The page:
Partners in Flight relies on a broad array of partners…
to deliver conservation actions, including federal, state and local government agencies, philanthropic foundations, professional organizations, conservation groups, industry, the academic community, and private individuals.
Partners in Flight has several avenues in which to participate in Partners in Flight conservation efforts. Whether it be using the Partners in Flight 2016 Landbird Conservation Plan, involvement with a Partners in Flight Working Group, using the Partners in Flight Avian Conservation Assessment Database, planning and delivering habitat projects or engagement with International Migratory Bird Day, this page has something for you.
Most importantly, take time to contact us or if you use any of our tools or resources on a project, visit the media kit page and share our logo. Browse through some of the more specific ideas below. And please. let us know how if this web page has been useful and how you’ve used our resources for bird conservation.
- Use the resources on this website to join a geographic-based Working Group. Partners in Flight has several regional working groups that focus on bird conservation issues unique to that region. There are active groups for the western, mid-western, northeastern and southeastern United States, a Boreal Forest Working Group for Alaska and parts of Canada, a British Columbia Working Group for parts of Canada, and working groups that include Mexico and parts of Central America.
- Find and engage with other partners located in your area. This page provides links to individuals, agencies, nongovernmental organizations, Migratory Bird Joint Ventures and other regional partnerships in which you can participate. Partners in Flight also has voluntary conservation strategies developing specifically for integration with public lands management, private lands interests, as well as internationally.
- Sponsor an event or provide resources for International Migratory Bird Day. International Migratory Bird Day is a flagship project of Partners in Flight and is one of the premier bird conservation education venues that reaches across the hemisphere. Find out more and sponsor an event. Be sure to list your event here on our website.
- Submit your local bird lists to eBird. Bird lists from your area, submitted to eBird, can provide valuable insight into bird distribution and abundance throughout the hemisphere and helps to focus conservation efforts in your area. Find out more about eBird here.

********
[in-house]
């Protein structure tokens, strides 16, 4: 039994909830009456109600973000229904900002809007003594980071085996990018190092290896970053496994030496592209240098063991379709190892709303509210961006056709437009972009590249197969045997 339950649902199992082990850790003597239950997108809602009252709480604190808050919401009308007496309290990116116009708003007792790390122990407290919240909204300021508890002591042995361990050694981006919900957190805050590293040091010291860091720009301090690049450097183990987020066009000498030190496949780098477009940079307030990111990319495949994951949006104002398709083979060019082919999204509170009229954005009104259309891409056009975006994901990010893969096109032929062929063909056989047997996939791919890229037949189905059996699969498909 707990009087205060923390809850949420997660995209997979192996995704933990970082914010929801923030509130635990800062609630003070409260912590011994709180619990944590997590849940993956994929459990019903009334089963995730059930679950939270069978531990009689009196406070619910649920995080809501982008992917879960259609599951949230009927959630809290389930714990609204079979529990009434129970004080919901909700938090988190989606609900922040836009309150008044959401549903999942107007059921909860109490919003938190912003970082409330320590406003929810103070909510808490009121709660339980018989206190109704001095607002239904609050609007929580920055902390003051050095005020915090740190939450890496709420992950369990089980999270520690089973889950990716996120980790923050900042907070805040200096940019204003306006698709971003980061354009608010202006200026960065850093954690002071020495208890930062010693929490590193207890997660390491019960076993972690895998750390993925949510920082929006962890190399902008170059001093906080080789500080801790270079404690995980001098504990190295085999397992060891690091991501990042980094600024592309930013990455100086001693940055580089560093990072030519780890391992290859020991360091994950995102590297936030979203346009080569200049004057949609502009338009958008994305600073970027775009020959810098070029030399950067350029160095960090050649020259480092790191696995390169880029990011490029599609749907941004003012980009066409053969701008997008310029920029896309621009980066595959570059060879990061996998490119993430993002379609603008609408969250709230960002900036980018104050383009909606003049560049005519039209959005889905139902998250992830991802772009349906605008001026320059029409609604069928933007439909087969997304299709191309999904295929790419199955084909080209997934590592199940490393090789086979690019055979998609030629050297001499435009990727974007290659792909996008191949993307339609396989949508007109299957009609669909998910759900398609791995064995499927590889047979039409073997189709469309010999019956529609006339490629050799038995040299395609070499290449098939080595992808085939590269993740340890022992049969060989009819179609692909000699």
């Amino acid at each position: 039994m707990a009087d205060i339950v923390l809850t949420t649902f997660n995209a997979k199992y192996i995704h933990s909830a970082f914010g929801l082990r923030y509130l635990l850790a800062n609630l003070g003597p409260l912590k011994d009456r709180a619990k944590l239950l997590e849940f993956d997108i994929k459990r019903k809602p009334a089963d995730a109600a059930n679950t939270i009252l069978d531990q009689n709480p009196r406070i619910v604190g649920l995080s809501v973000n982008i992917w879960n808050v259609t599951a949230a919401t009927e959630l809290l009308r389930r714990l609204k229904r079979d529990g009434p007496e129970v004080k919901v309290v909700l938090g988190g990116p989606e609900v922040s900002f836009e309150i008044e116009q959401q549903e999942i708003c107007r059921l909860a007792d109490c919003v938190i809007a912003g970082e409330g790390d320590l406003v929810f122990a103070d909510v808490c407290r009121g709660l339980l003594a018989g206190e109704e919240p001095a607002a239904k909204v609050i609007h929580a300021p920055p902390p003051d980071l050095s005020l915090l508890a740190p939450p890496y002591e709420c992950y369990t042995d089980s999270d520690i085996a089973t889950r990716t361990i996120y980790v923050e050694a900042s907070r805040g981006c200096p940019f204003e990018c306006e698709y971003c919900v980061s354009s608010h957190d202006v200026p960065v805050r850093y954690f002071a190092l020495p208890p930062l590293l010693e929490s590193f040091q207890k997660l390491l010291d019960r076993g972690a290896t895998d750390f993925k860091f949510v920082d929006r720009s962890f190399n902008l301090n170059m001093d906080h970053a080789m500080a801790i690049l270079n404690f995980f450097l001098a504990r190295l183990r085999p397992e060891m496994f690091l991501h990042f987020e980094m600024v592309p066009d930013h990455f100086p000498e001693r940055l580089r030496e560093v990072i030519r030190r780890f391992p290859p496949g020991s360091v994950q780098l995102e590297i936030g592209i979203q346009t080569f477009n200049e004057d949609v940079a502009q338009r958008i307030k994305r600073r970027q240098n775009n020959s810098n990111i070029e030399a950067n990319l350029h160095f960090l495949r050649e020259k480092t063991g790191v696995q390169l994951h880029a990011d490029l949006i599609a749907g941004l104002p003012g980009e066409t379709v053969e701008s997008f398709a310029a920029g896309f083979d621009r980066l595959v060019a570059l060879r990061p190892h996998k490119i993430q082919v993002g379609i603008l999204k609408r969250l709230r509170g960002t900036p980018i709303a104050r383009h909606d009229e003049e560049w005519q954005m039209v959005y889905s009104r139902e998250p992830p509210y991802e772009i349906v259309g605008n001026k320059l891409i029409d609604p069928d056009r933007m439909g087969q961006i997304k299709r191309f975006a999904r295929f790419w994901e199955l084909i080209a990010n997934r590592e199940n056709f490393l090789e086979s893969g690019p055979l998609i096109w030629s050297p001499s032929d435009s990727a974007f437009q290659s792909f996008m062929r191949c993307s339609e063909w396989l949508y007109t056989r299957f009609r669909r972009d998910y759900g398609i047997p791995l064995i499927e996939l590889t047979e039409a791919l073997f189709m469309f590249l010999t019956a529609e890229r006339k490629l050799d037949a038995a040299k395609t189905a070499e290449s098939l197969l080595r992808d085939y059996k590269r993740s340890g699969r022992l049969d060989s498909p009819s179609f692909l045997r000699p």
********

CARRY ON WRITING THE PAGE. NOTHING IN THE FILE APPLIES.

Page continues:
- Use the conservation and habitat management tools on this web page to help with planning and habitat management decisions. This web page contains tools and resources to provide decision support conservation planning, project development and habitat delivery.
- Use the Partners in Flight Avian Conservation Assessment Database. The database provides a conservation assessment for bird species from Canada to Panama which can be used as a non-regulatory approach to focusing on important habitats, conservation efforts, monitoring and research priorities, and much more.
- Communicate Partners in Flight objectives and stories. This website includes a brochure that can be used for basic messages to the public about bird conservation and Partners in Flight, as well as our logo and other resources. Consider writing a story in your state wildlife or conservation magazine about Partners in Flight and bird conservation. Anytime you use Partners inflight resources or tools, feel free to download and add our logo to your project. Mail us a copy when you’re done!
- Contact local communications tower operators about incorporating bird friendly lighting. Certain lighting configurations on guy wires on communications towers are known to a attract migrating birds on foggy nights and result in large mortality events. Relatively simple changes to the lighting can make a difference, see the guidelines here.
- Increase your involvement internationally by participating in conservation across the full annual cycle of migrating birds. Conservation has to happen across all of the habitats in a bird’s full annual life cycle for populations to respond. If you live in the United States, find in these pages opportunities to connect with others in Canada and across Latin America to learn about and work on stopover and wintering habitats.
Our Coordinator, Bob Ford, welcomes your phone call to see how we can work together. Contact Bob from this page.